ORDINARY ENGINES compounded when advisable.
STEAM L.A lNCHES, Barges and Etesm Tugs con
structed with reference to the Trade In which they are to
be employed. Speed, tonnage and draft of water guaran
teed. SL'ttAR MIL.US AND SUGAR MAKING
1 ACII I.NEKV made after the most approved plans.
Also, all Boiler Iron Work connected therewith.
WATER PIPE, of Boiler or Sheet Iron, of any sire,
made in suitable lengths for connecting together, or Sheets
Boiled, Punched, and Packed for Shipment, ready to be
riveted on the ground. J
lirUR4CLIC RIVETING". Boiler Work and Wa
ter Pipe made by this Establishment, Uiveted by Hy
draulic Riveting Machinery, that quality of work being
lar superior to hand work.
SHIP WORK. Ship and Steam Capstans, gteam Winch
es, Air and Circulating Pumps, made after tbe most ap
PUMPS. Direct ActiDg Pumps, lit Irrigation or City Wai
ter Works' purposes, buUt with the celebrated Davy Valve
Motion, superior to any other pump. d27 79-ly
AGENTS for Worthington Duplex Steam Pump.
EXTRA SO. 1 SPRING SALMON !
Barrels and Half Carrels.
ITOIR SXsE LOW
Ks. 34 ami 2 Fort street, Honolulu-
J. II. BROS, Jr., PROPRIETOR,
ISo. 09 Kingr Street !
NEAR THE BETHEL, HONOLULU,
Chairs, Kitchen Safes,
c, 4.c, c, c.
AND ALL KINDS & STYLES
On Hand, or Made to Order.
First-Class Work !
LOW I K I O
o 30 6m
A. W. PEIRCE &ICO.,
NO. 40 QUEEN ST., HONOLULU,
HAVE ON HAND
TUB LARGEST AND
MOST COMPLETE ASSORTMENT
Ship & Naval Stores,
Other Goods in our Line I
To be found on the Sandwich Islands. Additions
We are Constantly Receiving
United States & Europe,
WHALING GEAR, ALL KINDS!
Whale Boats and Boat Stork,
Chains and Anchors, all aisci',
Hemp and Manilla Cordage,
Cotton and Hemp Duck and Twine.
Tur. Pitch and Turpentine
ferni Oil, Lard Oil,
Polar Oil, Heal Oil,
China Nut Oil,
Brass and Gralvanizecl
Marine Hardware !
uVassey's Patent Logs.
- . Aneriod Barometers, . .
. Nautical Almanacs,
Charts, Compasses, Sextants,
" '- " North A South Pacific Directorisa,
Msrine, oV5r n1 ePJ '", tc
Yellow Metal Sheading & Nails I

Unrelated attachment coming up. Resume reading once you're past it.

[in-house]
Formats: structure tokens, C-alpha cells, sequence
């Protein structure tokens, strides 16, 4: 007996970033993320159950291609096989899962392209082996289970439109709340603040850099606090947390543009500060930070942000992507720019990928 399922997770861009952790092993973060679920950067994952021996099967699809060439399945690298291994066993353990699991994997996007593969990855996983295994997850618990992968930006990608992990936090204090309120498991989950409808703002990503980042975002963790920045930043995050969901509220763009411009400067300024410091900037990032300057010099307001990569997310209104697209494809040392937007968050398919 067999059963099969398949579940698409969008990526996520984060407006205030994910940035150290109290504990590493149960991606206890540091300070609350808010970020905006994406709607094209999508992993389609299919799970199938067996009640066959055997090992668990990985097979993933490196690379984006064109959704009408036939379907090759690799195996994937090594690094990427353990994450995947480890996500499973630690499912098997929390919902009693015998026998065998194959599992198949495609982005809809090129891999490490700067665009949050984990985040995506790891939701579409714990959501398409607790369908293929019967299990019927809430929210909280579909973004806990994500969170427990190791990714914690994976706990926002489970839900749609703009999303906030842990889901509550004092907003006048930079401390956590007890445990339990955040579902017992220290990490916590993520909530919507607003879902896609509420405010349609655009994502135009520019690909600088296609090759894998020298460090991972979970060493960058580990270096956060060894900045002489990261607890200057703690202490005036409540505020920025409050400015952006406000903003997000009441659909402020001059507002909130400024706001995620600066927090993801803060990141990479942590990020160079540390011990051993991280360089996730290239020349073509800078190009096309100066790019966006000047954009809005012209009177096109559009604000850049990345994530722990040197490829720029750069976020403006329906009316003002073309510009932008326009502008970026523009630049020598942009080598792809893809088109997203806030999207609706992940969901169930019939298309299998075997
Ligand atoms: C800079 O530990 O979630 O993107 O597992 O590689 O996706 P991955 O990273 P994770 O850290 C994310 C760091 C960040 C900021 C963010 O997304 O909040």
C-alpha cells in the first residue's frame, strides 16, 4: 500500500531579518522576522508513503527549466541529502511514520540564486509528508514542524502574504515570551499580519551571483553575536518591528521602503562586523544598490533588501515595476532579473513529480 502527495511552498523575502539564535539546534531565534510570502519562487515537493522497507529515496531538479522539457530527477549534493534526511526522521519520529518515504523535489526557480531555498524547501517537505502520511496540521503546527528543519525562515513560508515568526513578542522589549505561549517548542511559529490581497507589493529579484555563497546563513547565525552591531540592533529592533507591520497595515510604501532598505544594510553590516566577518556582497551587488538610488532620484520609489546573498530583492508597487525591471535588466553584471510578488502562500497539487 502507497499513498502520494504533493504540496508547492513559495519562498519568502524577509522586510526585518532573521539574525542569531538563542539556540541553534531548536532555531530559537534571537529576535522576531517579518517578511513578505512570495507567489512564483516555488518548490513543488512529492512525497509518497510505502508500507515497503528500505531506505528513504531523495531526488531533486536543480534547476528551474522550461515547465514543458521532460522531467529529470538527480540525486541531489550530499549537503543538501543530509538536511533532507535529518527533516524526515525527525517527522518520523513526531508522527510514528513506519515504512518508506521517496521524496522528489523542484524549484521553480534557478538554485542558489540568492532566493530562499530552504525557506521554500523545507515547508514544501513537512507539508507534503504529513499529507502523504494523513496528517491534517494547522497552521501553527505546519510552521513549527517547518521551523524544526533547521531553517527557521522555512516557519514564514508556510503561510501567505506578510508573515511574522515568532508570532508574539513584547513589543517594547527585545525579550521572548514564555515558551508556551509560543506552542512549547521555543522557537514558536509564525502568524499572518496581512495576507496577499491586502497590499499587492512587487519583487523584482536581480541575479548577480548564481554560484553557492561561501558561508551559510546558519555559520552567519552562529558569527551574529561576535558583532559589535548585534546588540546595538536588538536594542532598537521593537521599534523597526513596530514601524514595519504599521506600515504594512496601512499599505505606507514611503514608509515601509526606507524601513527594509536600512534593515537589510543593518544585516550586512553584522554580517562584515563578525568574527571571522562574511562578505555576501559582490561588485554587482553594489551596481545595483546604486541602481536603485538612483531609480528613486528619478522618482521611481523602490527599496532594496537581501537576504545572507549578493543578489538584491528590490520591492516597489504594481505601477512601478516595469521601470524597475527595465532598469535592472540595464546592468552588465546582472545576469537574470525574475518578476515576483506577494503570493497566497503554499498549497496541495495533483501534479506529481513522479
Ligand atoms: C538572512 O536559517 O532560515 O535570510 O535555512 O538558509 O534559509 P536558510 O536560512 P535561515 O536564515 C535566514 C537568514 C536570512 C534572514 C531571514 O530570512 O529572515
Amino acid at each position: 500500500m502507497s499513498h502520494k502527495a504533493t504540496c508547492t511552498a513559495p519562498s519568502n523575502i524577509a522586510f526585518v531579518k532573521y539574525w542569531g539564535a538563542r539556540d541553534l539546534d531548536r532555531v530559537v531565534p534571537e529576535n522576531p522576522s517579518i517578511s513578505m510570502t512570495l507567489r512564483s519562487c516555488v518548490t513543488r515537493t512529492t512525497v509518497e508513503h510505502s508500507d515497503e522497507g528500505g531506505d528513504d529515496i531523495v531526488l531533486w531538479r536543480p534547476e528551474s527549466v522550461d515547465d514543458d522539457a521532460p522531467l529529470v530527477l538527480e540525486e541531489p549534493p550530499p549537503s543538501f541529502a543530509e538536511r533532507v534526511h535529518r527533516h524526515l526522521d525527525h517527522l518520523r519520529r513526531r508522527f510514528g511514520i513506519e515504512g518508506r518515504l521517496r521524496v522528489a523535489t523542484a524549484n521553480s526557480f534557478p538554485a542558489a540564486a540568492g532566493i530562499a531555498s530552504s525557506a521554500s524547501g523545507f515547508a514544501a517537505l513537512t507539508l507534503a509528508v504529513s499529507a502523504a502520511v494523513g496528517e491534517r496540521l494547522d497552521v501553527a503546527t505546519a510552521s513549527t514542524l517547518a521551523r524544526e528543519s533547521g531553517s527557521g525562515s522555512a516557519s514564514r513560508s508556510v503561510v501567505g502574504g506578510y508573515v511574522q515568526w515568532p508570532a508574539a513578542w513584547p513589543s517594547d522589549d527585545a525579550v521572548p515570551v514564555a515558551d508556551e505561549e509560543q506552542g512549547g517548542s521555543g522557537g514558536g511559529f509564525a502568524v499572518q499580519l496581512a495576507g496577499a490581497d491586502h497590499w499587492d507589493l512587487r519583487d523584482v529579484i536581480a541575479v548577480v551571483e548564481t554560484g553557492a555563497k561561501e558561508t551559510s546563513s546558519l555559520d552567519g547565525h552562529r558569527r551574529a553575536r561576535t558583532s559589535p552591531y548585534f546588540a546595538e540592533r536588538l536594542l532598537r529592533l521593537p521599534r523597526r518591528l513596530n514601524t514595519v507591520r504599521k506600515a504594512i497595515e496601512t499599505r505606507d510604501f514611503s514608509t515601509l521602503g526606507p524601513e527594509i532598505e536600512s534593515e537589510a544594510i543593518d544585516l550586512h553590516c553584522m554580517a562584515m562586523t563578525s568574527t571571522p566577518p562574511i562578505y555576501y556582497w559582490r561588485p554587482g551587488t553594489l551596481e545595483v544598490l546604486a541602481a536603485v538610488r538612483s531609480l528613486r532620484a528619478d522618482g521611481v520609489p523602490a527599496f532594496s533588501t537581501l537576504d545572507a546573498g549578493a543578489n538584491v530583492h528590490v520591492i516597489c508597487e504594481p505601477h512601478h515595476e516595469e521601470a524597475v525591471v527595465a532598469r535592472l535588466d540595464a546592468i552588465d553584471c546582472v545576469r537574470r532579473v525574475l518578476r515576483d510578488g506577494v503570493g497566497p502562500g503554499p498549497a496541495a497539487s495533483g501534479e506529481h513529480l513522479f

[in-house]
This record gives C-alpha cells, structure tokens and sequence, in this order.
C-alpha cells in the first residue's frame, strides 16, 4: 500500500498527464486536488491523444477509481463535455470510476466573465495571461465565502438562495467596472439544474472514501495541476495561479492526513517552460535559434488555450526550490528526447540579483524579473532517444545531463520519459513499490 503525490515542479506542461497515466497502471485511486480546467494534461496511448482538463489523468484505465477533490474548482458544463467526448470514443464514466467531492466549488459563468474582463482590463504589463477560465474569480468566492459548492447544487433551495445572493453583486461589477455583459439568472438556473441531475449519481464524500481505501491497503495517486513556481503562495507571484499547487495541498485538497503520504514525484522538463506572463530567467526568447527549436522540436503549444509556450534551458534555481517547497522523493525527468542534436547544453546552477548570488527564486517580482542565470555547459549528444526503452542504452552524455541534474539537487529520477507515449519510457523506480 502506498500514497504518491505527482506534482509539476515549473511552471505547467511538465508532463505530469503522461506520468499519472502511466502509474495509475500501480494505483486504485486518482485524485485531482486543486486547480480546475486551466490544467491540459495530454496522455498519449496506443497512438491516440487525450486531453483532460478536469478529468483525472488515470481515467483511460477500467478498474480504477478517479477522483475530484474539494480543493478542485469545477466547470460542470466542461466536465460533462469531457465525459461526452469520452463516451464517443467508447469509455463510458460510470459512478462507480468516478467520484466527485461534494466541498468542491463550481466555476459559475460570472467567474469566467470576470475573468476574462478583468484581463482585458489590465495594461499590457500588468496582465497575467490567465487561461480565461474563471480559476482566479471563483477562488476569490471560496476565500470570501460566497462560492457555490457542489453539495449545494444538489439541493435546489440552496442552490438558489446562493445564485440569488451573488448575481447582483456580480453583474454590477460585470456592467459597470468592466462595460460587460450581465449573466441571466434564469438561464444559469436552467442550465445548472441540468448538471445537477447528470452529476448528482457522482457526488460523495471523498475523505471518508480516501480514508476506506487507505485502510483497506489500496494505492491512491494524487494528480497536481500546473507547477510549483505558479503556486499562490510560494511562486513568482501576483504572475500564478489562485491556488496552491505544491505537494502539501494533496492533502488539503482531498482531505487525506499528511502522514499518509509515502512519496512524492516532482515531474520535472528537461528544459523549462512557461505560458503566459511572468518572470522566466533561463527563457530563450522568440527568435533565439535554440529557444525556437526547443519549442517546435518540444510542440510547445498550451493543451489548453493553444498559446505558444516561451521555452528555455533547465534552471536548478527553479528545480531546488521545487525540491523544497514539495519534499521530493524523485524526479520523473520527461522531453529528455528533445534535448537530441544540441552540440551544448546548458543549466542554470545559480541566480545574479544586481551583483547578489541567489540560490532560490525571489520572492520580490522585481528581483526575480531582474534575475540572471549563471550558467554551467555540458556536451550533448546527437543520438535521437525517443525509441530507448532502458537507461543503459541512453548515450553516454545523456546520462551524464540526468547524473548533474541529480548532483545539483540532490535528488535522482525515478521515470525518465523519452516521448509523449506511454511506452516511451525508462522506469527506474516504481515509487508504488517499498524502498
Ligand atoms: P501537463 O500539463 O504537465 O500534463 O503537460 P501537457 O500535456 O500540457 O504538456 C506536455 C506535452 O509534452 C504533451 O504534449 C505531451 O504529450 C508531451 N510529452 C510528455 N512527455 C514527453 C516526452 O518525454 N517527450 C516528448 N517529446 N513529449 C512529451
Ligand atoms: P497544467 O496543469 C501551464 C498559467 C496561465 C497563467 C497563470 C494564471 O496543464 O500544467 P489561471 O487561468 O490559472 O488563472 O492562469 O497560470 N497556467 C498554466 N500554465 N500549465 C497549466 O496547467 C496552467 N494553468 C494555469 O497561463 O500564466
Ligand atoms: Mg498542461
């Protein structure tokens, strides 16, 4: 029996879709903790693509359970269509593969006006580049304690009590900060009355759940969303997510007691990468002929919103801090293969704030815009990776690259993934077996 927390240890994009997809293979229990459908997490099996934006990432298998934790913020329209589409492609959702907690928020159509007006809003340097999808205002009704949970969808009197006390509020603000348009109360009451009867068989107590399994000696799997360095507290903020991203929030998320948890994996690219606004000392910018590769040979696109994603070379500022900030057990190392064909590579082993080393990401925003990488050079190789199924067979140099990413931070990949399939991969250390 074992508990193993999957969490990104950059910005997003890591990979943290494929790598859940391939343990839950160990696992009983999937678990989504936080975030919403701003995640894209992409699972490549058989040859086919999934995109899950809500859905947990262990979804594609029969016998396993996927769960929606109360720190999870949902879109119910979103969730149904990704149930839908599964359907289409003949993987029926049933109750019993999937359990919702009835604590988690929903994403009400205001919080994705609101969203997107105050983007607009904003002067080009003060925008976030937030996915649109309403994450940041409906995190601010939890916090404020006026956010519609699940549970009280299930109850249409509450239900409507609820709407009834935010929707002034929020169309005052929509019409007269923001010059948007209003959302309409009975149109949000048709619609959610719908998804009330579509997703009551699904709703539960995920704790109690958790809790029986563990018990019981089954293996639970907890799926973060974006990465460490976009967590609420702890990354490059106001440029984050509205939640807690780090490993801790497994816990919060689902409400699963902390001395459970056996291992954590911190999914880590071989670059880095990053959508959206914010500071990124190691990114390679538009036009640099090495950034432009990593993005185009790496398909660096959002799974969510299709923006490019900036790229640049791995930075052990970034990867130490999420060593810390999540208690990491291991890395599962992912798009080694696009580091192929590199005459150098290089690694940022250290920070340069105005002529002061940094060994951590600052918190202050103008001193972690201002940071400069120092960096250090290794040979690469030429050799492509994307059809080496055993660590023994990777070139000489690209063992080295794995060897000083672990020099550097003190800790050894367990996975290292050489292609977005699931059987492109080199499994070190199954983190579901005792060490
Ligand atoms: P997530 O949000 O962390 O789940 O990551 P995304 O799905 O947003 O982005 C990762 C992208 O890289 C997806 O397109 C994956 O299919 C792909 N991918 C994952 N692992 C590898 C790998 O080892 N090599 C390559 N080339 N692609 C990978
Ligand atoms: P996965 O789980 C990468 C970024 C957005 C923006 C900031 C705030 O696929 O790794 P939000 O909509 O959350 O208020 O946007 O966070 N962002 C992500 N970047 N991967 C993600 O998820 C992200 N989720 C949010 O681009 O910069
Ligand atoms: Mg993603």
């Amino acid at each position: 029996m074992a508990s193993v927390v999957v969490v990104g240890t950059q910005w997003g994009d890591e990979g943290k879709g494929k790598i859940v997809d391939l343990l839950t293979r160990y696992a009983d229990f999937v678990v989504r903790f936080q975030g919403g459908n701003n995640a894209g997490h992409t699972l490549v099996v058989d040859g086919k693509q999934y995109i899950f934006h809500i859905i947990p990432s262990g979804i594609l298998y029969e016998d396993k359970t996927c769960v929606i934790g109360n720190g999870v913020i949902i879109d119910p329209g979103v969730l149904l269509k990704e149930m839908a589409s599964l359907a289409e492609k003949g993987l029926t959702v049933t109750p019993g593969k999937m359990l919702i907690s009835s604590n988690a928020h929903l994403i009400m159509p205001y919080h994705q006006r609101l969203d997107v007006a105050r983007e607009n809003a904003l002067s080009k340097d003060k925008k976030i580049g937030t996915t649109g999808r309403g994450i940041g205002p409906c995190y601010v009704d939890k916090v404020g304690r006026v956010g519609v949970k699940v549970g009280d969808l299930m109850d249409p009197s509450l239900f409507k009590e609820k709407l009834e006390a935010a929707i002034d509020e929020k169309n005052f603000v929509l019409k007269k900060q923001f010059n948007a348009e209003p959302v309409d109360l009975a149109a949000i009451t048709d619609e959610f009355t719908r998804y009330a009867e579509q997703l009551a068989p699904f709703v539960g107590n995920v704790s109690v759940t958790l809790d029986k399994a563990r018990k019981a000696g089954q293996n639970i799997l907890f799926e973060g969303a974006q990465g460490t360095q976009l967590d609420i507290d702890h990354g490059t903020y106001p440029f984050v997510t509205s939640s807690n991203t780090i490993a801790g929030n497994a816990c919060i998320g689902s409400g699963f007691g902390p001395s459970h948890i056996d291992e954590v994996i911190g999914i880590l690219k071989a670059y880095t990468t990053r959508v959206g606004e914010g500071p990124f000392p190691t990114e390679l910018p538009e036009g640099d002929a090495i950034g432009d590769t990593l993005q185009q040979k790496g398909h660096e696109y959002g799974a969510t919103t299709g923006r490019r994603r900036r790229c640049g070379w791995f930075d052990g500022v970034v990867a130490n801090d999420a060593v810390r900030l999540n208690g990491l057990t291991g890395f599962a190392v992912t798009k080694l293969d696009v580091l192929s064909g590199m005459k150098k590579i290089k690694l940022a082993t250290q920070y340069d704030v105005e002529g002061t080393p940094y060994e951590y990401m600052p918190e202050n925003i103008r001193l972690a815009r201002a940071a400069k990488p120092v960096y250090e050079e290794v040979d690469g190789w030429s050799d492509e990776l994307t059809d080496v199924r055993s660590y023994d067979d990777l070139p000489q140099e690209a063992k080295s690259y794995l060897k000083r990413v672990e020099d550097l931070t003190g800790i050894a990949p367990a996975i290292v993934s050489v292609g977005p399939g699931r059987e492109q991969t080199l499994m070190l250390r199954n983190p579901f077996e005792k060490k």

Beef, Pork aod Molasses,
Mice. Beans and Coffee, Jtc, J'
Hay, Bran & Oats,
Ground Barley, Ground Oatt, etc.
.A. sent as for
Brand's k Pierce' Enk Gins ft. LaHee.
Perrjr DatIi Pali Killer, 4c
All of which will be sold at
LOWEST RATES !
Bf A. W. PBIBCK CO.
CiORN BROOMS. COCOANUT HKOCMS
J Hickory Brooms, Wharf Brooms, Rattan Yard Brooms.
for Hale by A. W. PKIHC. i ,
PAINTS & VARNISH.
BLACK VAKMSII. BKIGIIT VAIl.MSH,
Damar Varnish, Paints, all colors; Copper I'oiM.
For Bale by A. W. PMKCK C.
METAL-LINK BLOCKS, PATKNT BLOCK.
Common Hlck, Oslrsnized Iron Elooks, U'r
Purchase Blocks. For Bale by
A. VT. PEIRCE ft CO
FOR SAX.E !
California Beef, California Pork,
By Late a rrlvals. For Sals Low, by
myl '80 ly A. W. PEIECK V. CO
L. V. HOPP,
NO. T8 KINO ITREKT.
JC8T RKCKIYKD PER J. A. FALKINBEKO Iff
Imitation of our Native Woods,
Which will be offered
Jt. tlie Lowest Itcito..
Funerals Promptly Attended to.
acr Please .five ma a call and you will beconrin! ' j of my
low "te- juWly
DRESS MAKING ROOMS,
Corner of Fort and Hotel Pweets, op Stairs.
Mrs. Pe.e Wwuld Reaper I Tally Call lb A I
leatiwa af Ladle la Her Very -
MEASURING AND CUTTING,
which cannot fail to five the necessary ease and
grace; to essential In fitting erery fif art.
Special Attention will be given to
ronni.c, weddi.vg axd teayllisc stirs.
tar Ladies Biding Hab a Bpeclally. Akw, the Latest
Parisian, Loadoo and New York Vaahlona m View, for tbt
Benefit of Patrons.
87 Order from, tne Other Islands will Bacelrt Press'
Attemlie. teat 1